I have been reading the license file from some libraries so I can figure out what needs to be included in my own app. I notice a lot of software includes only a summary of the license, and not a full copy of the license itself. Why is this so common, and is there some loophole that makes it legal? For example, the MySQL Connector Python module is GPLv2, and this is what their license file says:

# Copyright (c) 2012, 2020, Oracle and/or its affiliates. All rights reserved.
# This program is free software; you can redistribute it and/or modify
# it under the terms of the GNU General Public License, version 2.0, as
# published by the Free Software Foundation.
# This program is also distributed with certain software (including
# but not limited to OpenSSL) that is licensed under separate terms,
# as designated in a particular file or component or in included license
# documentation.  The authors of MySQL hereby grant you an
# additional permission to link the program and your derivative works
# with the separately licensed software that they have included with
# MySQL.
# Without limiting anything contained in the foregoing, this file,
# which is part of MySQL Connector/Python, is also subject to the
# Universal FOSS Exception, version 1.0, a copy of which can be found at
# http://oss.oracle.com/licenses/universal-foss-exception.
# This program is distributed in the hope that it will be useful, but
# WITHOUT ANY WARRANTY; without even the implied warranty of
# See the GNU General Public License, version 2.0, for more details.
# You should have received a copy of the GNU General Public License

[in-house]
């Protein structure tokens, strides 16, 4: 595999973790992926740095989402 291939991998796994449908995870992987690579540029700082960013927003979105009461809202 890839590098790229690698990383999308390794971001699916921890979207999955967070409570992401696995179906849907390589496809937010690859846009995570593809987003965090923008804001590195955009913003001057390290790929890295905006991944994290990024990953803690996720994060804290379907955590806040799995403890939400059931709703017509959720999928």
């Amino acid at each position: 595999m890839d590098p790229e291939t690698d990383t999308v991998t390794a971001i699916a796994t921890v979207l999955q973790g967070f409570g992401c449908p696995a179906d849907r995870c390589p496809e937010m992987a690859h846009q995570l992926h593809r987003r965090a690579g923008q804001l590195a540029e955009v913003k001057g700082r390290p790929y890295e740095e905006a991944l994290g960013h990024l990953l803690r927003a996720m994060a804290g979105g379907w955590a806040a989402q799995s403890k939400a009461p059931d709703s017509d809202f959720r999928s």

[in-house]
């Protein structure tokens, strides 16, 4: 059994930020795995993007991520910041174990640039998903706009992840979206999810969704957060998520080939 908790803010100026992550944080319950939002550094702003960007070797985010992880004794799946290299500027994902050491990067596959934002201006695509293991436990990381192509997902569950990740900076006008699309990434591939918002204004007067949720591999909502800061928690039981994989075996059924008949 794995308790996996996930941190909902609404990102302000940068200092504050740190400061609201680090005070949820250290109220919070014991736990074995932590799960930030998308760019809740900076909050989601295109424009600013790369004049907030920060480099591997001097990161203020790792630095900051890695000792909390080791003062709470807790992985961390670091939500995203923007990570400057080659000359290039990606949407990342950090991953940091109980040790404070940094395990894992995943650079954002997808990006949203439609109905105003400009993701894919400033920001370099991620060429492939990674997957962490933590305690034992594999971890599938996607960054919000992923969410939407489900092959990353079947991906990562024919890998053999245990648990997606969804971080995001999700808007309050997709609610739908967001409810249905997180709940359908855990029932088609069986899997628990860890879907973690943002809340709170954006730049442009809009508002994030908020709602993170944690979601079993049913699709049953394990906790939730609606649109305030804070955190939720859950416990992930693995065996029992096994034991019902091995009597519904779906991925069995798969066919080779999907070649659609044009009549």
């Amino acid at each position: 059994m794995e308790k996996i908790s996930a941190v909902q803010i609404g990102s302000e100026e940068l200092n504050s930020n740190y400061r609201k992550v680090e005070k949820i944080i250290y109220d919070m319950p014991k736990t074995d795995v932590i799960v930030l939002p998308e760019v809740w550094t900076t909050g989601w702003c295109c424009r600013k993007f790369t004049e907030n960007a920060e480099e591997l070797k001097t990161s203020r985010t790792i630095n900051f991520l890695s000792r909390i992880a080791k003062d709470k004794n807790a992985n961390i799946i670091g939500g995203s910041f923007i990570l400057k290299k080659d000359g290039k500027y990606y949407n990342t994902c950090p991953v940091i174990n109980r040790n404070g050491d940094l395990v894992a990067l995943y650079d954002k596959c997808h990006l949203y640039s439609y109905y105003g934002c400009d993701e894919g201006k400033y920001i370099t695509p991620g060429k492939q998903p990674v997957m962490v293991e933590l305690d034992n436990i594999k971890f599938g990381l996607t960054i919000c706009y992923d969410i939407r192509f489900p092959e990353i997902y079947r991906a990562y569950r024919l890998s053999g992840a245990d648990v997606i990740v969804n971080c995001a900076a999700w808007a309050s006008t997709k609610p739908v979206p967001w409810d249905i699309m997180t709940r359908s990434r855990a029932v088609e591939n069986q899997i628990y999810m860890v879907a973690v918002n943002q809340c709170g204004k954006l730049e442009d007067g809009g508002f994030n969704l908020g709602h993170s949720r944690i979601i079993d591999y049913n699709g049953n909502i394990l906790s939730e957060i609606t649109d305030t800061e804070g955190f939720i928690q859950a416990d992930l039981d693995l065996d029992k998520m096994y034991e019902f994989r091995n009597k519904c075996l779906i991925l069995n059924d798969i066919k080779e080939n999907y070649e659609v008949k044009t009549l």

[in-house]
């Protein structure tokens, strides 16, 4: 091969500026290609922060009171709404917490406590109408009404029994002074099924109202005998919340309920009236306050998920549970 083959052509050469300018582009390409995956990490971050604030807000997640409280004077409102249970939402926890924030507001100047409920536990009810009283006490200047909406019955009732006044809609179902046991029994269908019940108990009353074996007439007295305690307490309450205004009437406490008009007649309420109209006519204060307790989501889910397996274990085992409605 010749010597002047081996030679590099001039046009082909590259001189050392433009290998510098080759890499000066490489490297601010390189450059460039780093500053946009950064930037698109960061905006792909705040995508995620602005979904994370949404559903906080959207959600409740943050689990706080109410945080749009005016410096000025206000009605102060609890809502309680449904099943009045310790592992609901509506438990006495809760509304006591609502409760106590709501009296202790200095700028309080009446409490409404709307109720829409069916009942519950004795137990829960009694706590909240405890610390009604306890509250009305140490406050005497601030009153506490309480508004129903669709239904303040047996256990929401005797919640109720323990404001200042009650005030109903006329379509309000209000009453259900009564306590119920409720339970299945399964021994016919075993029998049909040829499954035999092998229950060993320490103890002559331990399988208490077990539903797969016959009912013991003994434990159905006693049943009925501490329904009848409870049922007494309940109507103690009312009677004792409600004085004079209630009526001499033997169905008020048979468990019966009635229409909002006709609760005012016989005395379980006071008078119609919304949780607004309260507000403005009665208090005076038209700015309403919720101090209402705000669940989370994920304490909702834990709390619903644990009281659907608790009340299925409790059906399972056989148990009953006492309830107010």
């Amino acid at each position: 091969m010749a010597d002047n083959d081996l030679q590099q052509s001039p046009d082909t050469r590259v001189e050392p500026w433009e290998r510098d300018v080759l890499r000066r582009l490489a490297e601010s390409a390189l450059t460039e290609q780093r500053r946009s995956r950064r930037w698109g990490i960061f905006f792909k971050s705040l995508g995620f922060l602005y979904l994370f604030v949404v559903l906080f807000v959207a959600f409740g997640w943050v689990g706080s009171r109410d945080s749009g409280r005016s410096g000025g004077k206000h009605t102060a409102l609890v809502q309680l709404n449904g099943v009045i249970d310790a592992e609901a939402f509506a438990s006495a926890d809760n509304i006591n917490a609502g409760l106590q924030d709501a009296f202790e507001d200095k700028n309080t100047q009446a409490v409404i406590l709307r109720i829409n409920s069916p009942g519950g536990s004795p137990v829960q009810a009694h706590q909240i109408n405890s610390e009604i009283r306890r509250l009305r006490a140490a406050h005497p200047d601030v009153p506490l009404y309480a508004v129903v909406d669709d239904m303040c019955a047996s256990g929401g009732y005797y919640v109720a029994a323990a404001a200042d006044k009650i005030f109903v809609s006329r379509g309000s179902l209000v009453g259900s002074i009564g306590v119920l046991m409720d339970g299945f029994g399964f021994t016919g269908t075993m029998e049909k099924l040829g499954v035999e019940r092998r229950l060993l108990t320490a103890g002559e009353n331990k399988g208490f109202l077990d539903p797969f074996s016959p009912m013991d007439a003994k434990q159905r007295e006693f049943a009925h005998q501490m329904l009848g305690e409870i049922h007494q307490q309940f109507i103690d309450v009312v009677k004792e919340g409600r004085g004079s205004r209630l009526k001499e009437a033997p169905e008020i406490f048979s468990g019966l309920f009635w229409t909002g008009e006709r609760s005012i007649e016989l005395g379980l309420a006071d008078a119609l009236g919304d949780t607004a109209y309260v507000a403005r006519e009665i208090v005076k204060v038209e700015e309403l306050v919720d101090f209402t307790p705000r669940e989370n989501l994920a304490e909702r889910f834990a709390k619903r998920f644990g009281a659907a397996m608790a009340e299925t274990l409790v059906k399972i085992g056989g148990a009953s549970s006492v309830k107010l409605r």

# along with this program; if not, write to the Free Software Foundation, Inc.,
# 51 Franklin St, Fifth Floor, Boston, MA 02110-1301  USA

They do publish the full license on their website, but the URL is not included in the code.

1 Answer 1


It is true that most free software licences require that code covered by them be accompanied by a copy of the licence; GPLv2 requires it in s1, for example. But we have also noted that the licence doesn't bind the rightsholder. Assuming Oracle are the sole rightsholder in the code above, as the copyright line suggests they are, then they don't have to obey the GPL when distributing this software.

Does failure to include a copy of the licence make their licence grant invalid? Personally, I think that if they argued that the licence grant explicitly required a copy of the licence along with the code, then because they didn't give one the grant was never valid, it'd be a pretty diseased court that accepted the argument. The rightsholder's intention to distribute under GPLv2 is pretty clearly indicated in the header of that file, and as you note they publish a copy of the licence on their website. I think you're pretty safe to use it, though of course IANAL/IANYL.

It's also worth noting that anyone that redistributes it - which includes some fairly big corporations, who are clearly happy that they have the right to do so - doesn't have this freedom. On my system (Fedora 32), the package that provides this file also includes:

[me@risby ~]% rpm -ql mysql-connector-python3

and down in that file I find:

GNU General Public License Version 2.0, June 1991

The following applies to all products licensed under the GNU General
Public License, Version 2.0: You may not use the identified files
except in compliance with the GNU General Public License, Version
2.0 (the "License.") ...
  • Good point. I guess my question was too broad, but there are loads of other examples. One that comes to mind is ffbinaries.com. They provide binaries only, although FFmpeg is GPLv2 (they build it with GPL enabled).
    – Elliott B
    Sep 9, 2020 at 6:14
  • 1
    At first glance, it looks as if ffbinaries.com are in violation of (L)GPL. Your question, though, asked specifically about a single python project, so that's what I've answered. Do feel free to ask another, more-general, question, but please don't start editing this question to substantially change the focus.
    – MadHatter
    Sep 9, 2020 at 7:18

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